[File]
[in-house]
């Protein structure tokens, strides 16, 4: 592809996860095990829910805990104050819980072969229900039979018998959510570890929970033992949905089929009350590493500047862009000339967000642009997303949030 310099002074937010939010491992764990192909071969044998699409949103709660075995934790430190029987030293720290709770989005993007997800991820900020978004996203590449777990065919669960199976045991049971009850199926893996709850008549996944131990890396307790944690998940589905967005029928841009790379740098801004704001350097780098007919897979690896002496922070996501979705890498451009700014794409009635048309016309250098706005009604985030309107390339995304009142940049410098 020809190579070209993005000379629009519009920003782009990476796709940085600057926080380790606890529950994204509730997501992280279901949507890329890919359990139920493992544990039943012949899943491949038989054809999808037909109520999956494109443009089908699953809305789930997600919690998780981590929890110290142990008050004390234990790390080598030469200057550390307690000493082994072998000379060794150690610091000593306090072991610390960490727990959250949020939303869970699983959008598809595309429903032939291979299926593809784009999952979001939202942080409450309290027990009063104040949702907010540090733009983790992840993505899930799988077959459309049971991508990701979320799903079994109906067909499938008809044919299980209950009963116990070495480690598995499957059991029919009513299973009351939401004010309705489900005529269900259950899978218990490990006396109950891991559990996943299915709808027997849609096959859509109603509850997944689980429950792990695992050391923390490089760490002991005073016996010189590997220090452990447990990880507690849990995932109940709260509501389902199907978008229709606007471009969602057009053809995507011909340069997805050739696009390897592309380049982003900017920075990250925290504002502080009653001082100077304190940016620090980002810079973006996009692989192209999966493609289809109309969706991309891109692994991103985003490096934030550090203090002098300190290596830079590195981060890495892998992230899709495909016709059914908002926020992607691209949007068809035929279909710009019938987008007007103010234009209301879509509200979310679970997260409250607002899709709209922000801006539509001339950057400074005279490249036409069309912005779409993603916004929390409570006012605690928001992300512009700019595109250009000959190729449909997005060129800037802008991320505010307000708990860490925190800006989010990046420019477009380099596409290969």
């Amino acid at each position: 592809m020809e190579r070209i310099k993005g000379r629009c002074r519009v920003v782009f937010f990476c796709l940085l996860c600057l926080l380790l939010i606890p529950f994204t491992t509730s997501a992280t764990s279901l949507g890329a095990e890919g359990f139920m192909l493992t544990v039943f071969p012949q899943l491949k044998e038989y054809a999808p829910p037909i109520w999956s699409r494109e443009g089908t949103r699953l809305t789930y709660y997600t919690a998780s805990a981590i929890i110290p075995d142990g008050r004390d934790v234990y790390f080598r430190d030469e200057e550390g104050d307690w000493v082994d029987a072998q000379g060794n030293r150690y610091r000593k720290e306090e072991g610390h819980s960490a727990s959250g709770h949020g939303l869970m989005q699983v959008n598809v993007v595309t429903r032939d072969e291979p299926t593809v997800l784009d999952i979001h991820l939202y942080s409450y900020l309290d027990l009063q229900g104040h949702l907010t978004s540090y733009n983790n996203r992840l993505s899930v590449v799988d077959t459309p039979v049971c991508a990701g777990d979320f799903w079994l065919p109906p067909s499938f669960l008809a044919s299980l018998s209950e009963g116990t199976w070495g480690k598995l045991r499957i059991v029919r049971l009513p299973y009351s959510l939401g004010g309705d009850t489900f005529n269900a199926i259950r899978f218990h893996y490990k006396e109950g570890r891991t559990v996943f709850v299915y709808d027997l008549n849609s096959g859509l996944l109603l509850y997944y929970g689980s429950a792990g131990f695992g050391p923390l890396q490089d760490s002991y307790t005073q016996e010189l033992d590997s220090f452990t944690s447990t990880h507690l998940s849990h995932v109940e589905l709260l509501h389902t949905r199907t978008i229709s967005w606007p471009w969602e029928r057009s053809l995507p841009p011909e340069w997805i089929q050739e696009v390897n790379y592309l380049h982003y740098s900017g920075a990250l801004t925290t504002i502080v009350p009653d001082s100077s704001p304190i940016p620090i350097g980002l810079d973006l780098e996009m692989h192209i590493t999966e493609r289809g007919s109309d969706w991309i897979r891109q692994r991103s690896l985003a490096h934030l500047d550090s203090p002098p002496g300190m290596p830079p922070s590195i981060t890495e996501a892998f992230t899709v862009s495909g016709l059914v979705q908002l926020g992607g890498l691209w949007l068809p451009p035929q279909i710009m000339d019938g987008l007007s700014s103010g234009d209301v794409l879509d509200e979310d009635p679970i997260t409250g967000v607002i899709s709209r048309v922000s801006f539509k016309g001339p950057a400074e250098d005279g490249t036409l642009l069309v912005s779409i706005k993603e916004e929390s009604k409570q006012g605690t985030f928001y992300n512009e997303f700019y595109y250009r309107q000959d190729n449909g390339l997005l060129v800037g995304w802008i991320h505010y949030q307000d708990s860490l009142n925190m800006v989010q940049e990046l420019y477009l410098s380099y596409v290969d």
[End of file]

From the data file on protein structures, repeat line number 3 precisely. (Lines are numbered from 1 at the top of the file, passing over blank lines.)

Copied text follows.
């Amino acid at each position: 592809m020809e190579r070209i310099k993005g000379r629009c002074r519009v920003v782009f937010f990476c796709l940085l996860c600057l926080l380790l939010i606890p529950f994204t491992t509730s997501a992280t764990s279901l949507g890329a095990e890919g359990f139920m192909l493992t544990v039943f071969p012949q899943l491949k044998e038989y054809a999808p829910p037909i109520w999956s699409r494109e443009g089908t949103r699953l809305t789930y709660y997600t919690a998780s805990a981590i929890i110290p075995d142990g008050r004390d934790v234990y790390f080598r430190d030469e200057e550390g104050d307690w000493v082994d029987a072998q000379g060794n030293r150690y610091r000593k720290e306090e072991g610390h819980s960490a727990s959250g709770h949020g939303l869970m989005q699983v959008n598809v993007v595309t429903r032939d072969e291979p299926t593809v997800l784009d999952i979001h991820l939202y942080s409450y900020l309290d027990l009063q229900g104040h949702l907010t978004s540090y733009n983790n996203r992840l993505s899930v590449v799988d077959t459309p039979v049971c991508a990701g777990d979320f799903w079994l065919p109906p067909s499938f669960l008809a044919s299980l018998s209950e009963g116990t199976w070495g480690k598995l045991r499957i059991v029919r049971l009513p299973y009351s959510l939401g004010g309705d009850t489900f005529n269900a199926i259950r899978f218990h893996y490990k006396e109950g570890r891991t559990v996943f709850v299915y709808d027997l008549n849609s096959g859509l996944l109603l509850y997944y929970g689980s429950a792990g131990f695992g050391p923390l890396q490089d760490s002991y307790t005073q016996e010189l033992d590997s220090f452990t944690s447990t990880h507690l998940s849990h995932v109940e589905l709260l509501h389902t949905r199907t978008i229709s967005w606007p471009w969602e029928r057009s053809l995507p841009p011909e340069w997805i089929q050739e696009v390897n790379y592309l380049h982003y740098s900017g920075a990250l801004t925290t504002i502080v009350p009653d001082s100077s704001p304190i940016p620090i350097g980002l810079d973006l780098e996009m692989h192209i590493t999966e493609r289809g007919s109309d969706w991309i897979r891109q692994r991103s690896l985003a490096h934030l500047d550090s203090p002098p002496g300190m290596p830079p922070s590195i981060t890495e996501a892998f992230t899709v862009s495909g016709l059914v979705q908002l926020g992607g890498l691209w949007l068809p451009p035929q279909i710009m000339d019938g987008l007007s700014s103010g234009d209301v794409l879509d509200e979310d009635p679970i997260t409250g967000v607002i899709s709209r048309v922000s801006f539509k016309g001339p950057a400074e250098d005279g490249t036409l642009l069309v912005s779409i706005k993603e916004e929390s009604k409570q006012g605690t985030f928001y992300n512009e997303f700019y595109y250009r309107q000959d190729n449909g390339l997005l060129v800037g995304w802008i991320h505010y949030q307000d708990s860490l009142n925190m800006v989010q940049e990046l420019y477009l410098s380099y596409v290969d």